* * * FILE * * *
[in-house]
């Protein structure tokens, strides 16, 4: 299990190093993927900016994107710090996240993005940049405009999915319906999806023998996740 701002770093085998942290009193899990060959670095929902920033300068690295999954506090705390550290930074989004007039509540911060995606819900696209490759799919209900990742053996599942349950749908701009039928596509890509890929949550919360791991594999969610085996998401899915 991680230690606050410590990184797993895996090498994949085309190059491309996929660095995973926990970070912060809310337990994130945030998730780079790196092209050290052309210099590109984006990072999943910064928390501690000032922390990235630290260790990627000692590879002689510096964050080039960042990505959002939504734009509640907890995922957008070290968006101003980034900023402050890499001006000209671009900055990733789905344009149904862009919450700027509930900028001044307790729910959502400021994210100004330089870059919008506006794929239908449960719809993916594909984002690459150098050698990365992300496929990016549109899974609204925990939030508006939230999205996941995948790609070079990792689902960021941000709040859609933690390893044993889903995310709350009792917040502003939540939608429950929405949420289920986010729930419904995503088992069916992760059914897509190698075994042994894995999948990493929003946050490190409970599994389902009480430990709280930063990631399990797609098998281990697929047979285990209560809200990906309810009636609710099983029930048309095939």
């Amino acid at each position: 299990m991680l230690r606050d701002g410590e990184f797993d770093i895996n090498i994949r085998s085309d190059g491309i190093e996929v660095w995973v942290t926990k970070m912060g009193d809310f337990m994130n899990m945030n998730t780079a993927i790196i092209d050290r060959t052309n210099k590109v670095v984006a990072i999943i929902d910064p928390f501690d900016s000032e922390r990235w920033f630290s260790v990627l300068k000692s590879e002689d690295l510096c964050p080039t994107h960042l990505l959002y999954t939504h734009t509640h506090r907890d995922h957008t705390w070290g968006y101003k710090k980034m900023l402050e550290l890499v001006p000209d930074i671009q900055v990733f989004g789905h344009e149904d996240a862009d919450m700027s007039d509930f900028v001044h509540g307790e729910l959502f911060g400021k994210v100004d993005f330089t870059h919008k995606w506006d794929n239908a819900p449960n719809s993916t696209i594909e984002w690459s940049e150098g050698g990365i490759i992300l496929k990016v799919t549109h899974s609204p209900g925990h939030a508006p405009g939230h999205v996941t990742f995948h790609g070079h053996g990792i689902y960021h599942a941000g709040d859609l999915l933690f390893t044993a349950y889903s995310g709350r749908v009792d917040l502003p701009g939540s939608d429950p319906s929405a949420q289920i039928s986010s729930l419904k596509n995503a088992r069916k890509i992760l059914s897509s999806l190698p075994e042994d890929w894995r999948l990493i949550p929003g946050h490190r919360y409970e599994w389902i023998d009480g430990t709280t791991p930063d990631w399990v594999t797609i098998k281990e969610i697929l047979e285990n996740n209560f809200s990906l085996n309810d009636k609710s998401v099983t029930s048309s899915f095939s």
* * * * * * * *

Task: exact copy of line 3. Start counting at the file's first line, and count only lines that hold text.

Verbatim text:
């Amino acid at each position: 299990m991680l230690r606050d701002g410590e990184f797993d770093i895996n090498i994949r085998s085309d190059g491309i190093e996929v660095w995973v942290t926990k970070m912060g009193d809310f337990m994130n899990m945030n998730t780079a993927i790196i092209d050290r060959t052309n210099k590109v670095v984006a990072i999943i929902d910064p928390f501690d900016s000032e922390r990235w920033f630290s260790v990627l300068k000692s590879e002689d690295l510096c964050p080039t994107h960042l990505l959002y999954t939504h734009t509640h506090r907890d995922h957008t705390w070290g968006y101003k710090k980034m900023l402050e550290l890499v001006p000209d930074i671009q900055v990733f989004g789905h344009e149904d996240a862009d919450m700027s007039d509930f900028v001044h509540g307790e729910l959502f911060g400021k994210v100004d993005f330089t870059h919008k995606w506006d794929n239908a819900p449960n719809s993916t696209i594909e984002w690459s940049e150098g050698g990365i490759i992300l496929k990016v799919t549109h899974s609204p209900g925990h939030a508006p405009g939230h999205v996941t990742f995948h790609g070079h053996g990792i689902y960021h599942a941000g709040d859609l999915l933690f390893t044993a349950y889903s995310g709350r749908v009792d917040l502003p701009g939540s939608d429950p319906s929405a949420q289920i039928s986010s729930l419904k596509n995503a088992r069916k890509i992760l059914s897509s999806l190698p075994e042994d890929w894995r999948l990493i949550p929003g946050h490190r919360y409970e599994w389902i023998d009480g430990t709280t791991p930063d990631w399990v594999t797609i098998k281990e969610i697929l047979e285990n996740n209560f809200s990906l085996n309810d009636k609710s998401v099983t029930s048309s899915f095939s």